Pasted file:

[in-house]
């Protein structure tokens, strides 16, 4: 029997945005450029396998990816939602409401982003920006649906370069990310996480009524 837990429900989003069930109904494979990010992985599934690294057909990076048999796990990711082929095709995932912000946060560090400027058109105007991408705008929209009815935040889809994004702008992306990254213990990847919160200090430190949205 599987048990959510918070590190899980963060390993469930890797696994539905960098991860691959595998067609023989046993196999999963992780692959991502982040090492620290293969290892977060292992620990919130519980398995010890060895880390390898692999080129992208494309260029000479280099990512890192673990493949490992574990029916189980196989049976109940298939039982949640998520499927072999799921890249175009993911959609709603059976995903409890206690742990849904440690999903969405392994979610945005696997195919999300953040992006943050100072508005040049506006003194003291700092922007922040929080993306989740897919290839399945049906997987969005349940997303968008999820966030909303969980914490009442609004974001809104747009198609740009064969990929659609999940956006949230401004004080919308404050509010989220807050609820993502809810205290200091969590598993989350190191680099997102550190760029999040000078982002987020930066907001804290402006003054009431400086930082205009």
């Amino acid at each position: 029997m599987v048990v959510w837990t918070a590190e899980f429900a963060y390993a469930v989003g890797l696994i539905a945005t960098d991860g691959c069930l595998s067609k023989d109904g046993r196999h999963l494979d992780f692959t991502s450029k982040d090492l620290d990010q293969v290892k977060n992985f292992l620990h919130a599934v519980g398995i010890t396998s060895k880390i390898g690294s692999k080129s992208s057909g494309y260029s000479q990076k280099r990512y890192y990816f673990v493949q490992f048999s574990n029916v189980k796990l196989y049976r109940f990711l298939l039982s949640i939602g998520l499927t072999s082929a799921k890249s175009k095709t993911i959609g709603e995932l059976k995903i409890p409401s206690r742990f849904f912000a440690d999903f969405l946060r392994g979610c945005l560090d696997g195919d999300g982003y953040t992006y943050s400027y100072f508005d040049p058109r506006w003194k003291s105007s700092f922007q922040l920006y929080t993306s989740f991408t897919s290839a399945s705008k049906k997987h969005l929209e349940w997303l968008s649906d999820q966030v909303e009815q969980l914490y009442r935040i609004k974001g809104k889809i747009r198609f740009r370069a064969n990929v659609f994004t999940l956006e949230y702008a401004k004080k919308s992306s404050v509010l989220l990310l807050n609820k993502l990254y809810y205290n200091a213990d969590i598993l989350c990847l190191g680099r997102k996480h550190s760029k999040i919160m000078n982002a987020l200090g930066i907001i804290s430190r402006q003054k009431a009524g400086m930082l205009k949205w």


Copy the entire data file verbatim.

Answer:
[in-house]
């Protein structure tokens, strides 16, 4: 029997945005450029396998990816939602409401982003920006649906370069990310996480009524 837990429900989003069930109904494979990010992985599934690294057909990076048999796990990711082929095709995932912000946060560090400027058109105007991408705008929209009815935040889809994004702008992306990254213990990847919160200090430190949205 599987048990959510918070590190899980963060390993469930890797696994539905960098991860691959595998067609023989046993196999999963992780692959991502982040090492620290293969290892977060292992620990919130519980398995010890060895880390390898692999080129992208494309260029000479280099990512890192673990493949490992574990029916189980196989049976109940298939039982949640998520499927072999799921890249175009993911959609709603059976995903409890206690742990849904440690999903969405392994979610945005696997195919999300953040992006943050100072508005040049506006003194003291700092922007922040929080993306989740897919290839399945049906997987969005349940997303968008999820966030909303969980914490009442609004974001809104747009198609740009064969990929659609999940956006949230401004004080919308404050509010989220807050609820993502809810205290200091969590598993989350190191680099997102550190760029999040000078982002987020930066907001804290402006003054009431400086930082205009």
């Amino acid at each position: 029997m599987v048990v959510w837990t918070a590190e899980f429900a963060y390993a469930v989003g890797l696994i539905a945005t960098d991860g691959c069930l595998s067609k023989d109904g046993r196999h999963l494979d992780f692959t991502s450029k982040d090492l620290d990010q293969v290892k977060n992985f292992l620990h919130a599934v519980g398995i010890t396998s060895k880390i390898g690294s692999k080129s992208s057909g494309y260029s000479q990076k280099r990512y890192y990816f673990v493949q490992f048999s574990n029916v189980k796990l196989y049976r109940f990711l298939l039982s949640i939602g998520l499927t072999s082929a799921k890249s175009k095709t993911i959609g709603e995932l059976k995903i409890p409401s206690r742990f849904f912000a440690d999903f969405l946060r392994g979610c945005l560090d696997g195919d999300g982003y953040t992006y943050s400027y100072f508005d040049p058109r506006w003194k003291s105007s700092f922007q922040l920006y929080t993306s989740f991408t897919s290839a399945s705008k049906k997987h969005l929209e349940w997303l968008s649906d999820q966030v909303e009815q969980l914490y009442r935040i609004k974001g809104k889809i747009r198609f740009r370069a064969n990929v659609f994004t999940l956006e949230y702008a401004k004080k919308s992306s404050v509010l989220l990310l807050n609820k993502l990254y809810y205290n200091a213990d969590i598993l989350c990847l190191g680099r997102k996480h550190s760029k999040i919160m000078n982002a987020l200090g930066i907001i804290s430190r402006q003054k009431a009524g400086m930082l205009k949205w």